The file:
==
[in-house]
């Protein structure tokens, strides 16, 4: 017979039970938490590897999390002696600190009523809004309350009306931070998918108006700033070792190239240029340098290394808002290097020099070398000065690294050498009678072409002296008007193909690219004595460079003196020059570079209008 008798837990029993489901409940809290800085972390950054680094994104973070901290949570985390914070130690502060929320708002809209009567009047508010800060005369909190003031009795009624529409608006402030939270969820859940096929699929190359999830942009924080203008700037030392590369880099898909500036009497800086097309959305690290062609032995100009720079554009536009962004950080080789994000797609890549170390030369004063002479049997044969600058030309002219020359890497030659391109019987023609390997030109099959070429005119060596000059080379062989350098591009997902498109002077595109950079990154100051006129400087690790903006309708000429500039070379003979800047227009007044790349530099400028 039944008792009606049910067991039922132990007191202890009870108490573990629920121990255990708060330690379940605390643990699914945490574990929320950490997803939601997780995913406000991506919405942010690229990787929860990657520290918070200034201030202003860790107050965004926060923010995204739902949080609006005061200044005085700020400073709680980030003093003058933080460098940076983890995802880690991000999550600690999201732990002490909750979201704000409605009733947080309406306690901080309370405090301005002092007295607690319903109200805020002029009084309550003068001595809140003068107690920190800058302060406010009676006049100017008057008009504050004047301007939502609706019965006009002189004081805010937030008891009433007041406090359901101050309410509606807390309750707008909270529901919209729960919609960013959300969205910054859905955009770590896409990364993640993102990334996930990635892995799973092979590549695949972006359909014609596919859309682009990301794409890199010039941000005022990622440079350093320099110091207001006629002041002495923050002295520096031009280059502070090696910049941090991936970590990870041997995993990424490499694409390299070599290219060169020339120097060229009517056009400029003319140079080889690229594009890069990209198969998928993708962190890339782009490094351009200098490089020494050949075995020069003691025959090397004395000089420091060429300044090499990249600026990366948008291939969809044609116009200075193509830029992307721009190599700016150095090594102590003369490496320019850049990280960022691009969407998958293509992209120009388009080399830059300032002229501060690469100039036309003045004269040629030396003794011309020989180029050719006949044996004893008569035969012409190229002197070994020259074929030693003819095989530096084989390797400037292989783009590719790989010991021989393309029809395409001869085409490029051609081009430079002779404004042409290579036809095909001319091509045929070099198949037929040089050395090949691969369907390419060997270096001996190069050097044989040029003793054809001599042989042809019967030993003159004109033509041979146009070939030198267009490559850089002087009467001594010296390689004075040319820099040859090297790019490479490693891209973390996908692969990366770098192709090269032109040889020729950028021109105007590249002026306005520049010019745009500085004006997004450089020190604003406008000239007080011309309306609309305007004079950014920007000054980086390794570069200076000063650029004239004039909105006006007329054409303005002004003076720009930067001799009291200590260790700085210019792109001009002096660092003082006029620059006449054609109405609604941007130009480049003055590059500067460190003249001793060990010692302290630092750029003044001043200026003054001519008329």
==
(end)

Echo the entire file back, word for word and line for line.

[in-house]
């Protein structure tokens, strides 16, 4: 017979039970938490590897999390002696600190009523809004309350009306931070998918108006700033070792190239240029340098290394808002290097020099070398000065690294050498009678072409002296008007193909690219004595460079003196020059570079209008 008798837990029993489901409940809290800085972390950054680094994104973070901290949570985390914070130690502060929320708002809209009567009047508010800060005369909190003031009795009624529409608006402030939270969820859940096929699929190359999830942009924080203008700037030392590369880099898909500036009497800086097309959305690290062609032995100009720079554009536009962004950080080789994000797609890549170390030369004063002479049997044969600058030309002219020359890497030659391109019987023609390997030109099959070429005119060596000059080379062989350098591009997902498109002077595109950079990154100051006129400087690790903006309708000429500039070379003979800047227009007044790349530099400028 039944008792009606049910067991039922132990007191202890009870108490573990629920121990255990708060330690379940605390643990699914945490574990929320950490997803939601997780995913406000991506919405942010690229990787929860990657520290918070200034201030202003860790107050965004926060923010995204739902949080609006005061200044005085700020400073709680980030003093003058933080460098940076983890995802880690991000999550600690999201732990002490909750979201704000409605009733947080309406306690901080309370405090301005002092007295607690319903109200805020002029009084309550003068001595809140003068107690920190800058302060406010009676006049100017008057008009504050004047301007939502609706019965006009002189004081805010937030008891009433007041406090359901101050309410509606807390309750707008909270529901919209729960919609960013959300969205910054859905955009770590896409990364993640993102990334996930990635892995799973092979590549695949972006359909014609596919859309682009990301794409890199010039941000005022990622440079350093320099110091207001006629002041002495923050002295520096031009280059502070090696910049941090991936970590990870041997995993990424490499694409390299070599290219060169020339120097060229009517056009400029003319140079080889690229594009890069990209198969998928993708962190890339782009490094351009200098490089020494050949075995020069003691025959090397004395000089420091060429300044090499990249600026990366948008291939969809044609116009200075193509830029992307721009190599700016150095090594102590003369490496320019850049990280960022691009969407998958293509992209120009388009080399830059300032002229501060690469100039036309003045004269040629030396003794011309020989180029050719006949044996004893008569035969012409190229002197070994020259074929030693003819095989530096084989390797400037292989783009590719790989010991021989393309029809395409001869085409490029051609081009430079002779404004042409290579036809095909001319091509045929070099198949037929040089050395090949691969369907390419060997270096001996190069050097044989040029003793054809001599042989042809019967030993003159004109033509041979146009070939030198267009490559850089002087009467001594010296390689004075040319820099040859090297790019490479490693891209973390996908692969990366770098192709090269032109040889020729950028021109105007590249002026306005520049010019745009500085004006997004450089020190604003406008000239007080011309309306609309305007004079950014920007000054980086390794570069200076000063650029004239004039909105006006007329054409303005002004003076720009930067001799009291200590260790700085210019792109001009002096660092003082006029620059006449054609109405609604941007130009480049003055590059500067460190003249001793060990010692302290630092750029003044001043200026003054001519008329």